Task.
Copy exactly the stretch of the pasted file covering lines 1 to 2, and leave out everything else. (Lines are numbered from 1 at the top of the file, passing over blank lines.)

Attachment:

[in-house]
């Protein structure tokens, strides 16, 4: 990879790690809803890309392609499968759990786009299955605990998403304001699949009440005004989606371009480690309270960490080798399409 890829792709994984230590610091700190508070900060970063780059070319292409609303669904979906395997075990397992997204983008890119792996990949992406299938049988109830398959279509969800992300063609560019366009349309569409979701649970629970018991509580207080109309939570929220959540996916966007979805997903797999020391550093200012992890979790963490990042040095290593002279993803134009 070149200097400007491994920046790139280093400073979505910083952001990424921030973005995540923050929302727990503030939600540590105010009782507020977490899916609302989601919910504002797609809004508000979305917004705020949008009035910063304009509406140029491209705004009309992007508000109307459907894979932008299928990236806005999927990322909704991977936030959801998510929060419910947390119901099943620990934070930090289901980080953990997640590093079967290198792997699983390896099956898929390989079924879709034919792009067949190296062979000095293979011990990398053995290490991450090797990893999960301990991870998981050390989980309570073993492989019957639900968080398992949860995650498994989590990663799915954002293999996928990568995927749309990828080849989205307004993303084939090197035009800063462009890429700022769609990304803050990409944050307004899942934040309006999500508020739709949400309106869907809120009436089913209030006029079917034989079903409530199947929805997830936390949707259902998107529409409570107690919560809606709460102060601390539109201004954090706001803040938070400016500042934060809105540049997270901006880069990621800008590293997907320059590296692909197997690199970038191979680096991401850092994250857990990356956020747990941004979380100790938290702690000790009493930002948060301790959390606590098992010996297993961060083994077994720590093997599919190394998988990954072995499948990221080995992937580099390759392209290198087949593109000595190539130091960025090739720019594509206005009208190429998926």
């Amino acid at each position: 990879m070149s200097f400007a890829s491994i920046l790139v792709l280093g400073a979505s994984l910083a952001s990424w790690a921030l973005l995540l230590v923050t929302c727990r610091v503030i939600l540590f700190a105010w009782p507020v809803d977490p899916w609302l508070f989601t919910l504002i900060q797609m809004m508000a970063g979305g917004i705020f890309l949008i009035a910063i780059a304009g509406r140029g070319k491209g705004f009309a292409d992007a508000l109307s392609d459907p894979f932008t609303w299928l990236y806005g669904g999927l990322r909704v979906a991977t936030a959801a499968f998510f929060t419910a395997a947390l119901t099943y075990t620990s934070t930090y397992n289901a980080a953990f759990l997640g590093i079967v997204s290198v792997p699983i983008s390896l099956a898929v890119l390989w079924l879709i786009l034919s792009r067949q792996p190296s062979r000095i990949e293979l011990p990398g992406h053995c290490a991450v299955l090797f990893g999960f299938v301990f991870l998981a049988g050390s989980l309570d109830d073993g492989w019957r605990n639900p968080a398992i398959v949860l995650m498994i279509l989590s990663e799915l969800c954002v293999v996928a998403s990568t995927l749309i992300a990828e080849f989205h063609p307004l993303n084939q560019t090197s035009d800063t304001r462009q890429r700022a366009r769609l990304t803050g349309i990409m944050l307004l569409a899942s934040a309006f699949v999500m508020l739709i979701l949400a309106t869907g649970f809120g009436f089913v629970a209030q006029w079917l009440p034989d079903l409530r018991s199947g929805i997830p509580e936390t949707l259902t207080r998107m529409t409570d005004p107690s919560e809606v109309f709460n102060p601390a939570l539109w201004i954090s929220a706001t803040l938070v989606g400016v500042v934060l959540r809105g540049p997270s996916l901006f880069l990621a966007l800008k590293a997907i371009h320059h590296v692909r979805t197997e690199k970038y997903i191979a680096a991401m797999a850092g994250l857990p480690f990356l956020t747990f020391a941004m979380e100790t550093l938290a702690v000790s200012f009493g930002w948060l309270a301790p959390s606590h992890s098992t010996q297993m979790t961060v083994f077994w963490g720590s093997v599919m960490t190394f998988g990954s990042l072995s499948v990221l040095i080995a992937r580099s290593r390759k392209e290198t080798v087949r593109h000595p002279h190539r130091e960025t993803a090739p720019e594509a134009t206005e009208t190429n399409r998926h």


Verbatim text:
[in-house]
């Protein structure tokens, strides 16, 4: 990879790690809803890309392609499968759990786009299955605990998403304001699949009440005004989606371009480690309270960490080798399409 890829792709994984230590610091700190508070900060970063780059070319292409609303669904979906395997075990397992997204983008890119792996990949992406299938049988109830398959279509969800992300063609560019366009349309569409979701649970629970018991509580207080109309939570929220959540996916966007979805997903797999020391550093200012992890979790963490990042040095290593002279993803134009 070149200097400007491994920046790139280093400073979505910083952001990424921030973005995540923050929302727990503030939600540590105010009782507020977490899916609302989601919910504002797609809004508000979305917004705020949008009035910063304009509406140029491209705004009309992007508000109307459907894979932008299928990236806005999927990322909704991977936030959801998510929060419910947390119901099943620990934070930090289901980080953990997640590093079967290198792997699983390896099956898929390989079924879709034919792009067949190296062979000095293979011990990398053995290490991450090797990893999960301990991870998981050390989980309570073993492989019957639900968080398992949860995650498994989590990663799915954002293999996928990568995927749309990828080849989205307004993303084939090197035009800063462009890429700022769609990304803050990409944050307004899942934040309006999500508020739709949400309106869907809120009436089913209030006029079917034989079903409530199947929805997830936390949707259902998107529409409570107690919560809606709460102060601390539109201004954090706001803040938070400016500042934060809105540049997270901006880069990621800008590293997907320059590296692909197997690199970038191979680096991401850092994250857990990356956020747990941004979380100790938290702690000790009493930002948060301790959390606590098992010996297993961060083994077994720590093997599919190394998988990954072995499948990221080995992937580099390759392209290198087949593109000595190539130091960025090739720019594509206005009208190429998926």